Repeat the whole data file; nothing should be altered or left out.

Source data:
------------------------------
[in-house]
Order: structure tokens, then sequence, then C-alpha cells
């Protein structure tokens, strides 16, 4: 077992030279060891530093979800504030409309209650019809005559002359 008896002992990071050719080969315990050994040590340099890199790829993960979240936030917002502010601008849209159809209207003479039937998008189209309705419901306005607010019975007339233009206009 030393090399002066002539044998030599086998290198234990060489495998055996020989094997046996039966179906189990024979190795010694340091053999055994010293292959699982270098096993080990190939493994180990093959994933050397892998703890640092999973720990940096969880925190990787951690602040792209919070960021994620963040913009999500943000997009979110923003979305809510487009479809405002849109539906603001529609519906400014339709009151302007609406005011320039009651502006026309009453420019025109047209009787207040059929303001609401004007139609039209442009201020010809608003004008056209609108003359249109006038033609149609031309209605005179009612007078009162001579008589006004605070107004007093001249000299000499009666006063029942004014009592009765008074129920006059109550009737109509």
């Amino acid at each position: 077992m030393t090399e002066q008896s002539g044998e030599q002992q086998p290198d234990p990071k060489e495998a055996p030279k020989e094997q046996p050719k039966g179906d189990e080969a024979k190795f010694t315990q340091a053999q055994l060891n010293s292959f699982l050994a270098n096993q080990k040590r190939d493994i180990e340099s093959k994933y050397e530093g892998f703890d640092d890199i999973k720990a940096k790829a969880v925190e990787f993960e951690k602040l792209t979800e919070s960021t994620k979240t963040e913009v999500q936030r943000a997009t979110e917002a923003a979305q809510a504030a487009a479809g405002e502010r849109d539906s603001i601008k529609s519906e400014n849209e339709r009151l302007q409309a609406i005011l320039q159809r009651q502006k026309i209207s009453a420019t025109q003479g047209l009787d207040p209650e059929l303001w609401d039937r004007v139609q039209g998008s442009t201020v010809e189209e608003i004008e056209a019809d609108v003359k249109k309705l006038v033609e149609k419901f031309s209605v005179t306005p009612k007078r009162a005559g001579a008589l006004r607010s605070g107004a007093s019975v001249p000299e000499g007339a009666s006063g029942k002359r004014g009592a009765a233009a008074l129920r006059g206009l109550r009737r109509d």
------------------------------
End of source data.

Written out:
[in-house]
Order: structure tokens, then sequence, then C-alpha cells
């Protein structure tokens, strides 16, 4: 077992030279060891530093979800504030409309209650019809005559002359 008896002992990071050719080969315990050994040590340099890199790829993960979240936030917002502010601008849209159809209207003479039937998008189209309705419901306005607010019975007339233009206009 030393090399002066002539044998030599086998290198234990060489495998055996020989094997046996039966179906189990024979190795010694340091053999055994010293292959699982270098096993080990190939493994180990093959994933050397892998703890640092999973720990940096969880925190990787951690602040792209919070960021994620963040913009999500943000997009979110923003979305809510487009479809405002849109539906603001529609519906400014339709009151302007609406005011320039009651502006026309009453420019025109047209009787207040059929303001609401004007139609039209442009201020010809608003004008056209609108003359249109006038033609149609031309209605005179009612007078009162001579008589006004605070107004007093001249000299000499009666006063029942004014009592009765008074129920006059109550009737109509």
């Amino acid at each position: 077992m030393t090399e002066q008896s002539g044998e030599q002992q086998p290198d234990p990071k060489e495998a055996p030279k020989e094997q046996p050719k039966g179906d189990e080969a024979k190795f010694t315990q340091a053999q055994l060891n010293s292959f699982l050994a270098n096993q080990k040590r190939d493994i180990e340099s093959k994933y050397e530093g892998f703890d640092d890199i999973k720990a940096k790829a969880v925190e990787f993960e951690k602040l792209t979800e919070s960021t994620k979240t963040e913009v999500q936030r943000a997009t979110e917002a923003a979305q809510a504030a487009a479809g405002e502010r849109d539906s603001i601008k529609s519906e400014n849209e339709r009151l302007q409309a609406i005011l320039q159809r009651q502006k026309i209207s009453a420019t025109q003479g047209l009787d207040p209650e059929l303001w609401d039937r004007v139609q039209g998008s442009t201020v010809e189209e608003i004008e056209a019809d609108v003359k249109k309705l006038v033609e149609k419901f031309s209605v005179t306005p009612k007078r009162a005559g001579a008589l006004r607010s605070g107004a007093s019975v001249p000299e000499g007339a009666s006063g029942k002359r004014g009592a009765a233009a008074l129920r006059g206009l109550r009737r109509d």